Survey finds Sask. residents divided on public funding for Catholic schools

Saskatchewan residents appear split on the question of public funding for Catholic schools.

43% of respondents support funding Catholic schools: poll

Many Saskatchewan residents support public funding for Catholic schools. But many others disagree, according to a recent poll. (Lisa Xing/CBC)

Saskatchewan residents appear to be split on the question of public funding for Catholic schools.

CBC News partnered with the University of Saskatchewan's Social Science Research Laboratory earlier this month. Nearly 400 residents in the province were asked whether they agree with the statement, "Catholic Schools in Saskatchewan should receive public funding." 

Forty three per cent agreed, with 12 of those 43 "strongly" agreeing. Meanwhile 35 per cent disagreed, with 11 of those 35 "strongly" disagreeing. 

More than 20 per cent said they weren't sure or refused to answer.

Among women, there were no significant differences among age groups. For men, younger males were more likely to oppose Catholic school funding than older ones.

U of S lab director Jason Disano said that while the results show that many are in favour of funding Catholic schools with public money, a five per cent margin of error combined with the large number who declined or were unsure means the results could be even closer than they appear.

"While it may seem like a fairly large percentage, it's certainly not the majority. It seems like the people of Saskatchewan have a very mixed opinion on this particular topic," Disano said.

University of Saskatchewan Social Science Research Laboratory director Jason Disano says Saskatchewan residents appear split on whether to publicly fund Catholic schools. (Supplied by Jason Disano)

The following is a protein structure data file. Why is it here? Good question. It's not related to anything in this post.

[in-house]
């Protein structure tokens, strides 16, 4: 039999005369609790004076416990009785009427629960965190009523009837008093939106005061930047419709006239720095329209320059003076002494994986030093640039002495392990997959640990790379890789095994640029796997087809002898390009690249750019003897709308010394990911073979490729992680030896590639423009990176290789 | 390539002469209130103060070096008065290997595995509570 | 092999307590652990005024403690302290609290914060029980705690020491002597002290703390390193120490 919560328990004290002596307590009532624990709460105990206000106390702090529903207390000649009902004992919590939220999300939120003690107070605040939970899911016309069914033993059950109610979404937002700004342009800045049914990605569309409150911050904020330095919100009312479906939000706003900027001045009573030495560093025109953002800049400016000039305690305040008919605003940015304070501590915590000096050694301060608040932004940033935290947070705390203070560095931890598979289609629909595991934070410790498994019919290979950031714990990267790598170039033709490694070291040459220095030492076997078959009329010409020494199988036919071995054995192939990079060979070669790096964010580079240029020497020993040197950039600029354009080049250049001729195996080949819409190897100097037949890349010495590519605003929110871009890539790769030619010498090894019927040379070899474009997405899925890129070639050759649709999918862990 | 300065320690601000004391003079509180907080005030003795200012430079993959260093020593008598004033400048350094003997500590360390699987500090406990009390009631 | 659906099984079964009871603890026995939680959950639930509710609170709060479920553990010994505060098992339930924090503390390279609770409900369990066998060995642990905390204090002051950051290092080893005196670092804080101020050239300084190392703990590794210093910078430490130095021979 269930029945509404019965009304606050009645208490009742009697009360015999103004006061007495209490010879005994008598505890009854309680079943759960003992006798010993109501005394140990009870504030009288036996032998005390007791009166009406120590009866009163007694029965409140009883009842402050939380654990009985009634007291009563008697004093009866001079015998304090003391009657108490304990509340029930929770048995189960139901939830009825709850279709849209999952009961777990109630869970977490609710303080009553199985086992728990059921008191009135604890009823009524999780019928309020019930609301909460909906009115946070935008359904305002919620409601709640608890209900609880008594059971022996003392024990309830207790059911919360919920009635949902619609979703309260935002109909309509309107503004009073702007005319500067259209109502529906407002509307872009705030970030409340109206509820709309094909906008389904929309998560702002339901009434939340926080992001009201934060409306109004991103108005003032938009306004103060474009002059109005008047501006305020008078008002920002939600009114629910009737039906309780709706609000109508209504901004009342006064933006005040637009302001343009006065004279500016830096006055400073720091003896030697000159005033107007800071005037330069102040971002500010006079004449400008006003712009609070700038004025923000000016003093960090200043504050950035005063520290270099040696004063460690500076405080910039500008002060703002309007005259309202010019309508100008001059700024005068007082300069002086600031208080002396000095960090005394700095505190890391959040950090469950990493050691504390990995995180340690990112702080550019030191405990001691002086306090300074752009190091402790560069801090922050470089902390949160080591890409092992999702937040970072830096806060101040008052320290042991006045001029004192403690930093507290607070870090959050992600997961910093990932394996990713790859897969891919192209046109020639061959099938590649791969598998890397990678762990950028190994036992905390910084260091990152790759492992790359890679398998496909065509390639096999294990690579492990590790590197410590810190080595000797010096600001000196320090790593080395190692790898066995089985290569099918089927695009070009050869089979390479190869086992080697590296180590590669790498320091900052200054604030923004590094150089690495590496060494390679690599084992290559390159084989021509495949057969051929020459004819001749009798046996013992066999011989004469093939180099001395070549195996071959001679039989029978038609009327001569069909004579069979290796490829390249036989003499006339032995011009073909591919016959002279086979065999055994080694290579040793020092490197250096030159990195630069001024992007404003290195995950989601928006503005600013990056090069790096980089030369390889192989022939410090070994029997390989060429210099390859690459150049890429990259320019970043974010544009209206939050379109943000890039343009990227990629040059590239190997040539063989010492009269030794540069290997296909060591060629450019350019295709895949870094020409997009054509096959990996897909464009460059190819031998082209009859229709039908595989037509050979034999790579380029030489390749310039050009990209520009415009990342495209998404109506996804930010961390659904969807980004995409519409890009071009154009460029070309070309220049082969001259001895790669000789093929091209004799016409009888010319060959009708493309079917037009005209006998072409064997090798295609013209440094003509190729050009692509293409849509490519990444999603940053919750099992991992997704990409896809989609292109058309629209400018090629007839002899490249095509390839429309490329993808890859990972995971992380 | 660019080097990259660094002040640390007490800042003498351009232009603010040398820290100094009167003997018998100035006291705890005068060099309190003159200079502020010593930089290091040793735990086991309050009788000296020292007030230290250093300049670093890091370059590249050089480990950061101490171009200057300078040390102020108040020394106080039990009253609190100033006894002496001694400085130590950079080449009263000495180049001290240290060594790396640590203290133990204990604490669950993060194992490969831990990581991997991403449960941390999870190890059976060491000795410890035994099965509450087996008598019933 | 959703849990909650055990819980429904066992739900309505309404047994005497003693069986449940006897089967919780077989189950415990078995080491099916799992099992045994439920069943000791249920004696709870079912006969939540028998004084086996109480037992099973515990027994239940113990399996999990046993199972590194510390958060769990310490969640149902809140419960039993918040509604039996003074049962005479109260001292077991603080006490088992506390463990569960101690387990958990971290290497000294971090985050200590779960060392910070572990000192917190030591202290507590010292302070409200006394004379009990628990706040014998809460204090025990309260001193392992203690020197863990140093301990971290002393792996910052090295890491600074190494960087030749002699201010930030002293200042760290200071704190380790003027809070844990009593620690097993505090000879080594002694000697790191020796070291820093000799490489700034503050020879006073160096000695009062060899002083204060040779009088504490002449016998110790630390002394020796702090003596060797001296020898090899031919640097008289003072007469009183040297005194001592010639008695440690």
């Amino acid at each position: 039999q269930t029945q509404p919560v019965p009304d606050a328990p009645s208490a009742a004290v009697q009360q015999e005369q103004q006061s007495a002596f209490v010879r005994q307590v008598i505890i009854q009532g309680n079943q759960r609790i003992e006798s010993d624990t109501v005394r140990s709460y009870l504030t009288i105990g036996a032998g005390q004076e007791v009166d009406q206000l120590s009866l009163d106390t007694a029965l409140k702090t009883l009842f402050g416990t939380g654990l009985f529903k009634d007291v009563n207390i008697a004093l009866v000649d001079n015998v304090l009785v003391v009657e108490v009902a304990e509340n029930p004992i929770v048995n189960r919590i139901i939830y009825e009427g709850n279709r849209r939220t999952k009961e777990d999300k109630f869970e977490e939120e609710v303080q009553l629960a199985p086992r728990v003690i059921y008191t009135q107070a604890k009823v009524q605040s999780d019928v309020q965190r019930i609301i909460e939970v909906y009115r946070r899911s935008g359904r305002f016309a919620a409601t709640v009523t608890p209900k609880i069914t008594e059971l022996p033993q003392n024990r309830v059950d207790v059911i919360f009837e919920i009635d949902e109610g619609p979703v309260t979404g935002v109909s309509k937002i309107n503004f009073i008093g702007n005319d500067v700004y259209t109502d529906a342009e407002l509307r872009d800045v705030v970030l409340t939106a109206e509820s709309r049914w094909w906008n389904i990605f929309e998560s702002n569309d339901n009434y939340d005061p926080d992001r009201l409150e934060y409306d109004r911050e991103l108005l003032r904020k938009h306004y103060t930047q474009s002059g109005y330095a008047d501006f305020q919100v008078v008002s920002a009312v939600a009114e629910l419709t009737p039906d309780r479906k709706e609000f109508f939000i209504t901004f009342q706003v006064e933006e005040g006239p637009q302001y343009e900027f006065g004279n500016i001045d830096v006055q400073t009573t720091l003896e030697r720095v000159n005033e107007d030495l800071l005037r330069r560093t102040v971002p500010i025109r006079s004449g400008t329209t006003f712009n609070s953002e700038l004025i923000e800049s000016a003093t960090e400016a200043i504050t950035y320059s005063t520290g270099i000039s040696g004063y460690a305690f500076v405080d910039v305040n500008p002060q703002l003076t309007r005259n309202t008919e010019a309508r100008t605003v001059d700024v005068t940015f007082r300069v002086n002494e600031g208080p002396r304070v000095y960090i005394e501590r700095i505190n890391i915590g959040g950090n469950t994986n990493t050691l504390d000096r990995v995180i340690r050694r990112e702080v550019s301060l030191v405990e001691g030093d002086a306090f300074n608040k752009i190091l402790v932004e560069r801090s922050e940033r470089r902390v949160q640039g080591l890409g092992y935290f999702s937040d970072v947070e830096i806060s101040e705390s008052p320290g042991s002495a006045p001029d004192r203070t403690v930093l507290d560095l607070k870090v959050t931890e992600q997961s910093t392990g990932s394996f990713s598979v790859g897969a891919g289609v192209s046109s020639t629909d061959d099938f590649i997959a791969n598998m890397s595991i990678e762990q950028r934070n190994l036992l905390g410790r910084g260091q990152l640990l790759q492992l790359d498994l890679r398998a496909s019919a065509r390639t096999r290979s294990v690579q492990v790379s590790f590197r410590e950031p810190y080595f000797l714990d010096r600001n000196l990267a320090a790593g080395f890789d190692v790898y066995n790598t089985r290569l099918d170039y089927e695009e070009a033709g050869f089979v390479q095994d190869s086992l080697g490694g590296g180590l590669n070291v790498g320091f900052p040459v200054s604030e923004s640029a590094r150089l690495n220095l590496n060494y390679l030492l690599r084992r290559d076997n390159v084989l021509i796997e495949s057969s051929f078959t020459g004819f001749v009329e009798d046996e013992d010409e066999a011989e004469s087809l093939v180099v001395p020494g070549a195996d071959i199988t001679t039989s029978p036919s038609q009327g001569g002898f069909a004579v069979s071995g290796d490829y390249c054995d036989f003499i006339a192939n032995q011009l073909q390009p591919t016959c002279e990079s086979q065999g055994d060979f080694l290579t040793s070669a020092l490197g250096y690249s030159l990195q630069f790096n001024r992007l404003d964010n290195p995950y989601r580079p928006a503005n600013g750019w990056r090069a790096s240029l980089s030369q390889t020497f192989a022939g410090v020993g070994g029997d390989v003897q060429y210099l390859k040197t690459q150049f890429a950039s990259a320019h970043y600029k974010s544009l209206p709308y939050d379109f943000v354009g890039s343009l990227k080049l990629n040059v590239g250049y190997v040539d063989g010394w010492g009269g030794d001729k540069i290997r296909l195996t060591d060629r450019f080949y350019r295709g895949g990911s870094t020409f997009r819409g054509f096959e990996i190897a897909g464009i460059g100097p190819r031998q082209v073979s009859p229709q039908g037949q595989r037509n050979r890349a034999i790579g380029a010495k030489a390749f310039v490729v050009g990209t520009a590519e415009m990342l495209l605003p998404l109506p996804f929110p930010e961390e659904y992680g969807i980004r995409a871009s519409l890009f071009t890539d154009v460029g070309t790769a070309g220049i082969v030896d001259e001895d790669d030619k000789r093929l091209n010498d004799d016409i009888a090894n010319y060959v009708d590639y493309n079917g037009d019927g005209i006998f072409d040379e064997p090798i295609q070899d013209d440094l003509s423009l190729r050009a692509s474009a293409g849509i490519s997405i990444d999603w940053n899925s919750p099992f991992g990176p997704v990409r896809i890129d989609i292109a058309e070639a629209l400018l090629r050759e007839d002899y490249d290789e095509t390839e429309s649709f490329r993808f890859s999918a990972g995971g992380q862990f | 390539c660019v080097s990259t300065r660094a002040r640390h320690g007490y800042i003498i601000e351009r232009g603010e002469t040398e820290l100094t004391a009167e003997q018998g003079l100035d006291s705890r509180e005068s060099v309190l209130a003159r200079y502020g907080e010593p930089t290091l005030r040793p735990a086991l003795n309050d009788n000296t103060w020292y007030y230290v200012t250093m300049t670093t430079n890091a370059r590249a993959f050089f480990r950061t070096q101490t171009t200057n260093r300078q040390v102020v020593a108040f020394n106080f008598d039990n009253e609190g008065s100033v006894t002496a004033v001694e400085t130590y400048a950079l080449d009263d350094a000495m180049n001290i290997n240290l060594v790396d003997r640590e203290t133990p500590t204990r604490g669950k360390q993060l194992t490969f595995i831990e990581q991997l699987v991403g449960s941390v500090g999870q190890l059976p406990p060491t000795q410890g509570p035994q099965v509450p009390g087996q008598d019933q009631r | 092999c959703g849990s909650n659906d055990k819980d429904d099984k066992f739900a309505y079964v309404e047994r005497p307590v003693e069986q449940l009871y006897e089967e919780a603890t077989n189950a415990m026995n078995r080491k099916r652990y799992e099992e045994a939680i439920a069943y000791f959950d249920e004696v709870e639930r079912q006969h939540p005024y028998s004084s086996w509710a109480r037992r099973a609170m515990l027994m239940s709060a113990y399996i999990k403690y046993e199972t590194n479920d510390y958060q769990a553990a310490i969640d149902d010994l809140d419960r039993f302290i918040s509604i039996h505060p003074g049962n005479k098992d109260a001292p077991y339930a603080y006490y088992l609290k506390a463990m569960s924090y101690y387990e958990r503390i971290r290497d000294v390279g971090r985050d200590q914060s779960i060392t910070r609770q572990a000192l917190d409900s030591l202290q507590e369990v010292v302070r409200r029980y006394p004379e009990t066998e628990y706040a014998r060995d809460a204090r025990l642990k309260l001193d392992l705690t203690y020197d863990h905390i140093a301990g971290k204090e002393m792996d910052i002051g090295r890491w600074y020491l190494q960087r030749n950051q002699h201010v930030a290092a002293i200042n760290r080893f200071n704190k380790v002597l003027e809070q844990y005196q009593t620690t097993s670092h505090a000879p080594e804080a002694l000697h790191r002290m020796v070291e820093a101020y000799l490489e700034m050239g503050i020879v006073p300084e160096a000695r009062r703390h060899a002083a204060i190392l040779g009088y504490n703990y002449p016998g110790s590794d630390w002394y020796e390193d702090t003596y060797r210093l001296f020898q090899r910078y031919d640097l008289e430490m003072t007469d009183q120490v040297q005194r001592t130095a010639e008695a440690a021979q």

A separate issue involving funding for students at Catholic schools was raised this week before the Saskatchewan Court of Appeal. 

That case centred on whether non-Catholic students should be funded in separate schools, not whether Catholic schools should be funded.

The Good Spirit Public School Division in southeast Saskatchewan had successfully sued the local Catholic division after a public school was converted to a Catholic one rather than closing and having students bused to another community.

Many of the students at the converted school are non-Catholic. Good Spirit lawyers say they support the right of Catholic schools to get funding for Catholic students, but not non-Catholic ones.

The provincial government is appealing and other parties are intervening.

University of Regina Professor emerita Ailsa Watkinson says Catholic schools were established to protect a vulnerable minority. That need no longer exists. (Jason Warick/CBC)

University of Regina Professor emerita Ailsa Watkinson says Catholic schools were established to protect a vulnerable minority, but that need no longer exists. She opposes public funding for any religious schools.

"We don't need this anymore. It's costly. It divides us. To me, it makes no sense today," she said.

U of S political studies professor Joe Garcea said the divided results of the survey are not surprising. He said many in the general public, like Watkinson, oppose public funding, but that one-third of Saskatchewan's population is now Roman Catholic.

Garcea said it's safe to assume most of those Catholics would favour Catholic school funding, along with other religious groups hoping to duplicate the benefits they enjoy. There are also significant numbers of non-Catholic parents who send their kids to Catholic schools due to geography.

"It's not surprising people are divided," Garcea said.

Garcea said the question was worded well, but different phrasing could always yield different results. Using favourable words like "freedom" or "choice" or unfavourable ones like "inefficiency" or "taxes" would skew the poll.


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